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AMD A10-6800K Review ....................

Antec ISK110 VESA Case Review .............................. ....................

Antec P280 Case and HCP1200 PSU ....................

Intel Ivy Bridge i7-3770K CPU

Fujifilm FinePix HS20EXR Camera

AMD Radeon HD 7870

AMD Radeon HD 7770 & 7750

AMD Radeon HD 7970 .........................

AMD Bulldozer FX-8150 CPU

ASUS EAH6970 Graphics Card

AMD Llano A8-3850 Review

Cougar GX G1050 1050W PSU

Antec HCG900 900W PSU

Rasurbo Xange Case and 550W PSU ....................

Cooler Master Storm Enforcer Case ....................

AMD Phenom II X4 980BE CPU Review

AMD 6-series Entry Level GPUs

AMD ATI Radeon HD6990 Review

Intel 510 Series 250GB SSD

ASUS ENGTX580 DCUII Review

Sapphire Radeon HD6870 Vapor-X

Antec Minuet 350 Case Review

Sapphire Radeon HD6950

Intel Sandy Bridge Processors

AMD Phenom II X4 975BE & X6 1100T

AMD Phenom II X6 1090T Thuban CPU ...............

Kingston V+ Series 128GB SSD Review

Antec P183 Case and 1000W PSU

AMD ATI Radeon 5670 Review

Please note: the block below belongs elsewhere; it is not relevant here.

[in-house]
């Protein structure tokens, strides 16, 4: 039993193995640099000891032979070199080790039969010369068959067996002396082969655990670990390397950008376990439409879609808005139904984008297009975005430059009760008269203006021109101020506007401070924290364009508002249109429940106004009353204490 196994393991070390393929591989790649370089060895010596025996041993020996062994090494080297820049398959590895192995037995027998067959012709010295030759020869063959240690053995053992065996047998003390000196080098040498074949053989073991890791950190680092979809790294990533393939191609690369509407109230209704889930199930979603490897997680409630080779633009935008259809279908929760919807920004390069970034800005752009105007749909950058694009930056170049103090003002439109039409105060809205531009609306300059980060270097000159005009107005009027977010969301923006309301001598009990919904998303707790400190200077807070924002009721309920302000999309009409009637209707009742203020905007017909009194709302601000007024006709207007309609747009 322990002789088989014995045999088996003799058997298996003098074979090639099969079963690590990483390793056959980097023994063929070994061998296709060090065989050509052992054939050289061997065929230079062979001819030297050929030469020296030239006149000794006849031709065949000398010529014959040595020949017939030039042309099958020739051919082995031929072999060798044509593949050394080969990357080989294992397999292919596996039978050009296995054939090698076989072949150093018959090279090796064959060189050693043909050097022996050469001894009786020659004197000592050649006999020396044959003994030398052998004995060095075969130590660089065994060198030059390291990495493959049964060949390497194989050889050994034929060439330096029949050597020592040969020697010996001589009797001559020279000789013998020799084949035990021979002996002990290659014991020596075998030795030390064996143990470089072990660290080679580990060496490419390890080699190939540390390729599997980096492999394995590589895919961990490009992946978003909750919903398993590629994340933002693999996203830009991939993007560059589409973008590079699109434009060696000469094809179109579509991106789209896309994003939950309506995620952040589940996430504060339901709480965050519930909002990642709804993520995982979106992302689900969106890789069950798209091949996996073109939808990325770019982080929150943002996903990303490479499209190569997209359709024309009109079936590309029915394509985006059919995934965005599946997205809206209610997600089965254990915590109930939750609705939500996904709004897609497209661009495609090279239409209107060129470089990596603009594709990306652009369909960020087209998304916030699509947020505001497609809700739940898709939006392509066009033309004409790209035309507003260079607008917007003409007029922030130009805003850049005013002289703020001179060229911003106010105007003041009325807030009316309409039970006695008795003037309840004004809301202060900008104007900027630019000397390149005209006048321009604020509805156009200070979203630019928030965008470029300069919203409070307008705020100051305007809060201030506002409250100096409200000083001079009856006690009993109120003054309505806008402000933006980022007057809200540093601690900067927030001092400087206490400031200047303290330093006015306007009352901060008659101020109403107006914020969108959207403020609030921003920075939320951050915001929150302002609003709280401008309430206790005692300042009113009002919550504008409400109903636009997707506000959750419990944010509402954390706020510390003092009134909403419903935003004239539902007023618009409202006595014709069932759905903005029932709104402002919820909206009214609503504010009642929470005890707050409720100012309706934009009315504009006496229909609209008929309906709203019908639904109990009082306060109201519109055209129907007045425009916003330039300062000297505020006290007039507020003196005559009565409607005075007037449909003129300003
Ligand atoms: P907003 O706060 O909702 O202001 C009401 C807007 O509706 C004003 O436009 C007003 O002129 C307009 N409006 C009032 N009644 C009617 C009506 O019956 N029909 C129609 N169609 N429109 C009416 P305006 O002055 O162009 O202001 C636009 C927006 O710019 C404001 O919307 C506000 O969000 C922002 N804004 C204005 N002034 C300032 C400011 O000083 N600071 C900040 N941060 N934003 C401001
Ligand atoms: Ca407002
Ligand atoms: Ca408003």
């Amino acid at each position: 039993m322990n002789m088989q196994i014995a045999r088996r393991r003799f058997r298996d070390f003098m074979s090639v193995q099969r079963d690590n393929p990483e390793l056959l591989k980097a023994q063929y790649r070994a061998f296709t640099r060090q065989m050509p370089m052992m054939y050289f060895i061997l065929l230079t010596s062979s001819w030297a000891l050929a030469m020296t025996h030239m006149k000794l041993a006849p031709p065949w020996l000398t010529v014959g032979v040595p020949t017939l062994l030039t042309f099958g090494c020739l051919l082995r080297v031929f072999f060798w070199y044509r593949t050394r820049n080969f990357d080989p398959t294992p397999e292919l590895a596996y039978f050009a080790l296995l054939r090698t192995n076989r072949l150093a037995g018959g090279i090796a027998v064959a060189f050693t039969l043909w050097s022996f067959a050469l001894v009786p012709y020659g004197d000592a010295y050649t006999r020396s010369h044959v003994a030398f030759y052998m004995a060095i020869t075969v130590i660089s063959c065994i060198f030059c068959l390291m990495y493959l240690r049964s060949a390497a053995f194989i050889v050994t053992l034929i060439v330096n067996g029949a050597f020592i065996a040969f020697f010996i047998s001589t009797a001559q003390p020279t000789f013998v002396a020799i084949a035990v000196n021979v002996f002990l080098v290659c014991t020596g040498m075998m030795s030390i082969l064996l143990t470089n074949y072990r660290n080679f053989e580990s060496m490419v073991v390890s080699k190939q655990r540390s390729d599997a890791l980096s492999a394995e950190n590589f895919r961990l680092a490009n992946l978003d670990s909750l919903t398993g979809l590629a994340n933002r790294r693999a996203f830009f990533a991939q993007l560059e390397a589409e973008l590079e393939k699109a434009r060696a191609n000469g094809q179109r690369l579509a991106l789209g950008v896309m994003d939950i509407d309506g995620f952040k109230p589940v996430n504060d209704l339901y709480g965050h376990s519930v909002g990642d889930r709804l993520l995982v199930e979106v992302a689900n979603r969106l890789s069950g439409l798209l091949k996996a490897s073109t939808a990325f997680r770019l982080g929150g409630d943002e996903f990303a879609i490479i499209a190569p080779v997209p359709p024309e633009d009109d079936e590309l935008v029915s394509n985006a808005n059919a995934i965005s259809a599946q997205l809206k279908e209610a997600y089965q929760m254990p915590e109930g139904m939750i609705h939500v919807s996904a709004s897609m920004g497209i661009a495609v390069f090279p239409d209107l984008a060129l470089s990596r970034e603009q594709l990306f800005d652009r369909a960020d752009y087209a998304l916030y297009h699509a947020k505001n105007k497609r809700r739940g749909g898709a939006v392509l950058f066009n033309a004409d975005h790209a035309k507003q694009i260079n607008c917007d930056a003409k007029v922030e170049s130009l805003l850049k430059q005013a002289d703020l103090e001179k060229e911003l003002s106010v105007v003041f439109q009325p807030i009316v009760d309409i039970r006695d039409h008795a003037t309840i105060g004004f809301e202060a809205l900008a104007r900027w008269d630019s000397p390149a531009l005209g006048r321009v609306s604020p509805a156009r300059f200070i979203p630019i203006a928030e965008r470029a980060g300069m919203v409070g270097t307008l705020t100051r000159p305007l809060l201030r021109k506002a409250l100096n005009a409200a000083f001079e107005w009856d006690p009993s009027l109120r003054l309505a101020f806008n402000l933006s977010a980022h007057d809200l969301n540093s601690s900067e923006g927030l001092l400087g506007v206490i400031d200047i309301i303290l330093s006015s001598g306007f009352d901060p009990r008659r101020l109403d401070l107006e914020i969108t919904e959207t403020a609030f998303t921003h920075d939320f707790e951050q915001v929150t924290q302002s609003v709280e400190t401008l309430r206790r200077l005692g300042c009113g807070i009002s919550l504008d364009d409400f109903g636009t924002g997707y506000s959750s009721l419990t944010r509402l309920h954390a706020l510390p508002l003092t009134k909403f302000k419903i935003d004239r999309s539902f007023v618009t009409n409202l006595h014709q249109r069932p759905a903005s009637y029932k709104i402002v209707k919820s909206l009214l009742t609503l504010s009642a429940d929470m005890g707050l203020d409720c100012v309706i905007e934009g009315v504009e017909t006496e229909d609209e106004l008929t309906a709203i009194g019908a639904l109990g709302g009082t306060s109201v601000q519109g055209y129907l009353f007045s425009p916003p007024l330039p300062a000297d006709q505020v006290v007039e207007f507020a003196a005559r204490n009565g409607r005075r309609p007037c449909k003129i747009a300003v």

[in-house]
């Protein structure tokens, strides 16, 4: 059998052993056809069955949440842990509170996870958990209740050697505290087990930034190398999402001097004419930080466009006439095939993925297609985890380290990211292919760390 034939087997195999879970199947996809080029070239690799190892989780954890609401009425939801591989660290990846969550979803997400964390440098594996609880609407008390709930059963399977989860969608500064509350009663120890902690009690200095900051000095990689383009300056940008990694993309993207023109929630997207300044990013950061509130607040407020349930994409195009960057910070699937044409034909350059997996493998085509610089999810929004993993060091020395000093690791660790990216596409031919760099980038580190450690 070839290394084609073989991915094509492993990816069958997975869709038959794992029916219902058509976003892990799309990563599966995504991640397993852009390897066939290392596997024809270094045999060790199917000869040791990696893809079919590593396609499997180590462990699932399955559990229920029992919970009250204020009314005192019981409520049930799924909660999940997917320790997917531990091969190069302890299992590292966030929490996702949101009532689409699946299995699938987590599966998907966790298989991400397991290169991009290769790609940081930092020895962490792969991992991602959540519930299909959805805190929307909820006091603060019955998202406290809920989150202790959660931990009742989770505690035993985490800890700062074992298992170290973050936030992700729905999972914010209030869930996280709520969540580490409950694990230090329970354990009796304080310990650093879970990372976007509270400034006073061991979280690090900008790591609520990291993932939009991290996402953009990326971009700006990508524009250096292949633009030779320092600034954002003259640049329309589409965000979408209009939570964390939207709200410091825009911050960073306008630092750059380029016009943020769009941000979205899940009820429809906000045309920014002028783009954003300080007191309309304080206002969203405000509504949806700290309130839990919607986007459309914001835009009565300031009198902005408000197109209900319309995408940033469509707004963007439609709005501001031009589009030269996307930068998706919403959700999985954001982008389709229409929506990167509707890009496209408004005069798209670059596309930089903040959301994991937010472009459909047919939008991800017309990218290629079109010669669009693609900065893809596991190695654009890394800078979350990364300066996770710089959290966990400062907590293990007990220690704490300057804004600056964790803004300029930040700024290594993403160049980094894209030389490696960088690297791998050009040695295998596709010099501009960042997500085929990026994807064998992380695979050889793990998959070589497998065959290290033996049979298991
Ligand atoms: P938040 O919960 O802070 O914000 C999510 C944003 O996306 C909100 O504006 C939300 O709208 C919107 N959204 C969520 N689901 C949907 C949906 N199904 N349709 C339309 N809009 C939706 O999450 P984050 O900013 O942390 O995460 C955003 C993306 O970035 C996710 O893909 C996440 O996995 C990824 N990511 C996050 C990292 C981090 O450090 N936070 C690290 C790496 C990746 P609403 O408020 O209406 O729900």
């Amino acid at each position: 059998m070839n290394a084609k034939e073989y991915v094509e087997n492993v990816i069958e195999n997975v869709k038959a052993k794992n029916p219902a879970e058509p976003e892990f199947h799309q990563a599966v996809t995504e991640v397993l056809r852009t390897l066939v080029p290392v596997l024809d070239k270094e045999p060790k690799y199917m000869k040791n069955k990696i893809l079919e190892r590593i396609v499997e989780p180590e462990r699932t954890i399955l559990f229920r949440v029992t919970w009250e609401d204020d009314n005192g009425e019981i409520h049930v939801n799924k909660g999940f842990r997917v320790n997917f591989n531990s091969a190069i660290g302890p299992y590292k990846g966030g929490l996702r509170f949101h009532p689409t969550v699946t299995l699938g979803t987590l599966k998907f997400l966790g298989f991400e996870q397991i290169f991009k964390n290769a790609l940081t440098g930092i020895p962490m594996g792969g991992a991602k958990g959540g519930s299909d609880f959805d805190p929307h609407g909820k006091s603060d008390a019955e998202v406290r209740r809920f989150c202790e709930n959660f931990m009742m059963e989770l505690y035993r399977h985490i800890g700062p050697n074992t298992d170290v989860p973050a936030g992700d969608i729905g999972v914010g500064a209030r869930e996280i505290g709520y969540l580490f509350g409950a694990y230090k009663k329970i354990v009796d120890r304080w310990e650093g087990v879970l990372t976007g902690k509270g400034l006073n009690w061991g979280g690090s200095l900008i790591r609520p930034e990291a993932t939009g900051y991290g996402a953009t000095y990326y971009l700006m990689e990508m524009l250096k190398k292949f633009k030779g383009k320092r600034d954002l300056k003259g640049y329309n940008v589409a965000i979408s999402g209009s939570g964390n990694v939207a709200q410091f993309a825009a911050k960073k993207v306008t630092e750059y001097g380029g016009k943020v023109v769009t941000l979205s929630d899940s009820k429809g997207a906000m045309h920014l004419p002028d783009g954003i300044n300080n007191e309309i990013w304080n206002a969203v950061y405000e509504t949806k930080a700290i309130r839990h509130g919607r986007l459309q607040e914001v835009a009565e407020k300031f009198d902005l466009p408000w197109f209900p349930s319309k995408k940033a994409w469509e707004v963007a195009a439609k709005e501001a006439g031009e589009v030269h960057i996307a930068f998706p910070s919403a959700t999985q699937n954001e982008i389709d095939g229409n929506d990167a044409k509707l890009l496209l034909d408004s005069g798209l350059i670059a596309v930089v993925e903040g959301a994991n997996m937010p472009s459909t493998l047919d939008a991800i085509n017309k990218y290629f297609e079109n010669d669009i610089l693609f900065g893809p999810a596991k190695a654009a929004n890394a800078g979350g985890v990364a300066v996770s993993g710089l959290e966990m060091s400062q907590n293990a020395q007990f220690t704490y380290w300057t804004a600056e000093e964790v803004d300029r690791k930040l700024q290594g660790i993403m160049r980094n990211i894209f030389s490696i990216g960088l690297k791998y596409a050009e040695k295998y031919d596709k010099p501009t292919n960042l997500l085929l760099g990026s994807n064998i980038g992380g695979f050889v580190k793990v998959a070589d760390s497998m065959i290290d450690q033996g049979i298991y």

AMD ATI Radeon HD 5850 Review

AMD Athlon II X4 630 CPU Review

Intel Lynnfield i7-870 Processor Review

Kingston DDR3 Memory Review

ASUS Maximus III Gene Motherboard

ASUS M4A79T Deluxe Motherboard

Antec Midi Tower Case and PSU

Active Media SaberTooth SSD

More Power Protection Products ......................... ...............

DDR2 Memory Roundup

Dual Layer DVD Burners Reviewed

Dual Format DVD Burner Review

QuietPC Product Roundup

GlobalWIN Product Roundup

Sapphire Radeon 9800 AIW Pro

Athlon 64 FX-51 Review

Lian Li PC37 Aluminum Mini Tower Case ...............

Abit IS7-G Motherboard Review 

AOpen AX4C Max Review

Promise S150 TX4 RAID Controller

Silent Power Supplies Reviewed

Nvidia GeForce FX5900 Ultra ....................

Promise TX4000 RAID Controller

ASUS V9900 Ultra Review

Promise TX2Plus RAID Controller

AMD Athlon XP3200+ CPU Review

Intel Canterwood Chipset Review

ASUS P4SDX Deluxe Motherboard

Dual Athlon MP2600+ Review

Pinnacle Systems: Edition DV500

Athlon XP3000+ CPU

  ..

TwinMOS Memory

 

Leadtek K7NCR18D-Pro

Aopen CRW4850 CD Burner Review

AOpen AK77-8X Max Motherboard Review

AOpen AX4PE Max Motherboard Review

Enlight Cases Roundup

Power Protection Products Review

Creative Webcam Pro eX Review

PAPST Fans (Silent PC Part2)